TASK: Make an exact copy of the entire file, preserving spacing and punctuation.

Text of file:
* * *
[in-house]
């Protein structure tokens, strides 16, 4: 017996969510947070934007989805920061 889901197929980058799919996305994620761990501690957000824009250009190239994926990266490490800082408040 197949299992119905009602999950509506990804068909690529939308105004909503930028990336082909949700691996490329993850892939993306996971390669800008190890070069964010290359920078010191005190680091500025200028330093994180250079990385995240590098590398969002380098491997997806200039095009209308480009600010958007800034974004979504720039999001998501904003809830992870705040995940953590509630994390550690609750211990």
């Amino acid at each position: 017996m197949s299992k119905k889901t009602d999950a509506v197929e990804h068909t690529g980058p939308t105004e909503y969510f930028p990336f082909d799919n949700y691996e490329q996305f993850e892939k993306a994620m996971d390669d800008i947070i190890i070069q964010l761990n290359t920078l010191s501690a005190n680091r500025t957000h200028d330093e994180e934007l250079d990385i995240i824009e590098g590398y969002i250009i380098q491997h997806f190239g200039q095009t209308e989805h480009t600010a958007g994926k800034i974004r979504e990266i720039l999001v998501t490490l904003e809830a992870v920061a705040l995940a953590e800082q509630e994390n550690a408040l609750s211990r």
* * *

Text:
[in-house]
């Protein structure tokens, strides 16, 4: 017996969510947070934007989805920061 889901197929980058799919996305994620761990501690957000824009250009190239994926990266490490800082408040 197949299992119905009602999950509506990804068909690529939308105004909503930028990336082909949700691996490329993850892939993306996971390669800008190890070069964010290359920078010191005190680091500025200028330093994180250079990385995240590098590398969002380098491997997806200039095009209308480009600010958007800034974004979504720039999001998501904003809830992870705040995940953590509630994390550690609750211990």
């Amino acid at each position: 017996m197949s299992k119905k889901t009602d999950a509506v197929e990804h068909t690529g980058p939308t105004e909503y969510f930028p990336f082909d799919n949700y691996e490329q996305f993850e892939k993306a994620m996971d390669d800008i947070i190890i070069q964010l761990n290359t920078l010191s501690a005190n680091r500025t957000h200028d330093e994180e934007l250079d990385i995240i824009e590098g590398y969002i250009i380098q491997h997806f190239g200039q095009t209308e989805h480009t600010a958007g994926k800034i974004r979504e990266i720039l999001v998501t490490l904003e809830a992870v920061a705040l995940a953590e800082q509630e994390n550690a408040l609750s211990r």